When working on vehicles with advanced ABS and stability control systems, it’s a good practice to remove the keys from the vehicle and place in a different room, like at the front counter, until you know how the system operates.

ABS Light On After Pad Replacement

If the ABS light did come on during the test drive, disconnecting the battery is not the way to clear the codes. Yes, it will clear some codes, but you will have to recalibrate the steering position sensor, and other items, like the automatic power windows, will stop functioning.

During the test drive, the pressure sensors at the wheel detected an abnormal reading when the hydraulic system was first engaged. The system may have detected low pressure when extra fluid was required to bring the piston into contact with the rotor, or residual pressure from you pushing the piston back. DTCs may be stored if brake fluid leaks, a wheel cylinder vibrates due to uneven wear of the brake disc rotor, or foreign matter entering the solenoid valve.

Toyota has issued a Technical Service Bulletin (BR012-06) on the topic. It states: “When replacing the brake pads on an ECB (Electronically Controlled Brake) system-equipped vehicle, retracting the caliper’s piston and installing new brake pads may cause trouble codes to set the next time the brake pedal is depressed.”

If any of the following four trouble codes are set, all the codes need to be cleared and another test drive completed to verify the code has been cleared:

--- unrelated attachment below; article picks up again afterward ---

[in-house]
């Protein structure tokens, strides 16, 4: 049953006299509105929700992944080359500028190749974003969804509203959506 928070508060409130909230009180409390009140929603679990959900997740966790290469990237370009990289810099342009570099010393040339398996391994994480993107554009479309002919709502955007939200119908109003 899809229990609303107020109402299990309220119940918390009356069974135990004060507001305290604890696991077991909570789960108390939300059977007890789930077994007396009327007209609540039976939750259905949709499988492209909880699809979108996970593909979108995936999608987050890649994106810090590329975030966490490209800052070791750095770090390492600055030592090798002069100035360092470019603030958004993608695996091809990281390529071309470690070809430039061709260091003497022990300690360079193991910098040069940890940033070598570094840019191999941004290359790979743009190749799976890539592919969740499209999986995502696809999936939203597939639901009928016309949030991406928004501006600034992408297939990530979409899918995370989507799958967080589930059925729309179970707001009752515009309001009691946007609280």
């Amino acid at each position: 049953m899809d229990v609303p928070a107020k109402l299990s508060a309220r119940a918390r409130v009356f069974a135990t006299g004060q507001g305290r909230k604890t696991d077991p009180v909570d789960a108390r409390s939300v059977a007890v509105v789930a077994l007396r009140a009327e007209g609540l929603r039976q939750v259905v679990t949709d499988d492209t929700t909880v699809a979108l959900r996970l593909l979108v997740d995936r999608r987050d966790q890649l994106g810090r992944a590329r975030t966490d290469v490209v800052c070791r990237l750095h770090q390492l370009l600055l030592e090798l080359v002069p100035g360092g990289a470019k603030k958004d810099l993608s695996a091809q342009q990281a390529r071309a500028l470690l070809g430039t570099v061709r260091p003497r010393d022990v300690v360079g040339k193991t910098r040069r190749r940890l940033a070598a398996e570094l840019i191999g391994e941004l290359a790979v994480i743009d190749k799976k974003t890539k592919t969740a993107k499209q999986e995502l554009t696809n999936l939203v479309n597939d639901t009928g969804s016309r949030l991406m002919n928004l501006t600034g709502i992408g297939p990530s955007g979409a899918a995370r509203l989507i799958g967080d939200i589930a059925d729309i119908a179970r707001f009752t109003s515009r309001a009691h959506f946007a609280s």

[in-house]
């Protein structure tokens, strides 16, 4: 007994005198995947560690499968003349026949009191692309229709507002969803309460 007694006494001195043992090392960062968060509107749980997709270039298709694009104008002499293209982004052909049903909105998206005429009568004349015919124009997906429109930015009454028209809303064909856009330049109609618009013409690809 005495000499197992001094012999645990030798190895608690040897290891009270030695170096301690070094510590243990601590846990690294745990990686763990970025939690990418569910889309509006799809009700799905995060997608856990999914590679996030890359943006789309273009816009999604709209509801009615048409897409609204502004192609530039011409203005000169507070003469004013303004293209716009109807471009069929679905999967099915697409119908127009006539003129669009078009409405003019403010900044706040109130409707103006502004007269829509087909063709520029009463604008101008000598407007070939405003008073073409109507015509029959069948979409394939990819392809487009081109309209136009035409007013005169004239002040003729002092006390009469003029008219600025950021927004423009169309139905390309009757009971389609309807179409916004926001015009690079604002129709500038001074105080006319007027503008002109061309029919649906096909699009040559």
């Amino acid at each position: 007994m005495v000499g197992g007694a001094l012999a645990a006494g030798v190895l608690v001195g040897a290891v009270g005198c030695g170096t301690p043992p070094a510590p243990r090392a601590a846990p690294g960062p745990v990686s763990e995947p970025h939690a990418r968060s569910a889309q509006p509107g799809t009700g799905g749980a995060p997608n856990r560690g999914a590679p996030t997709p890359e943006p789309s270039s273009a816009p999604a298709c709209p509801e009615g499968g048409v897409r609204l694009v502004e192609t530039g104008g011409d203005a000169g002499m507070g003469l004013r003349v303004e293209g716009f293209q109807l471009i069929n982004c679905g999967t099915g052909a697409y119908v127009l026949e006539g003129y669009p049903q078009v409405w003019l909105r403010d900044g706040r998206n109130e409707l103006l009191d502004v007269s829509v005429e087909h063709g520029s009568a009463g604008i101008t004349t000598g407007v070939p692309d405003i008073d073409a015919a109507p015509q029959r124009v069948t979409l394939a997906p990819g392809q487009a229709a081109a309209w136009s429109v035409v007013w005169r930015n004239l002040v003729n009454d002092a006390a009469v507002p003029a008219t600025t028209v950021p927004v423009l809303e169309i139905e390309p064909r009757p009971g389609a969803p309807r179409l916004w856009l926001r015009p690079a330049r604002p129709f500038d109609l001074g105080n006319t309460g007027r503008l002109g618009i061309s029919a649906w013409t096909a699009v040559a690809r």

• C1341 Front Hydraulic System RH Malfunction
• C1342 Front Hydraulic System LH Malfunction
• C1343 Rear Hydraulic System RH Malfunction
• C1344 Rear Hydraulic System LH Malfunction

If you don’t have a scan tool, it is possible to clear the codes with Special Service Tool (SST) 09843-18040 (basically a fancy jumper wire).
(a) Using SST, connect terminals TC and CG of the DLC3.
(b) Turn the power switch ON (READY).
(c) Clear the DTCs stored in the ECU by depressing the brake pedal eight times or more within five seconds.
(d) Check that the warning light indicates a normal system code.
(e) Remove SST.

Note: DTCs cannot be cleared by removing the cable from the negative battery terminal or the ECU-IG fuse.

Brake Actuator Noise

This comes from TSB BR002-07 that covers 2004–‘07 Prius models. Some of these vehicles may exhibit a squeak-type noise when pressing or releasing the brake pedal. This noise may only be audible when the vehicle is in “READY” mode and the vehicle is not moving. Brake system performance is not affected by this noise. Use the following procedure to address this concern.

1. Confirm noise condition by pressing/releasing the brake pedal.
2. Bleed the brake system with a scan tool and the correct repair procedure. If the noise is no longer present when pressing/releasing the brake pedal, the repair is complete. If the noise is still present, go to step 3.
3. If the noise is still present, replace the Brake Actuator Assembly. Refer to your source of repair information for the correct procedure.
4. Road test for proper operation.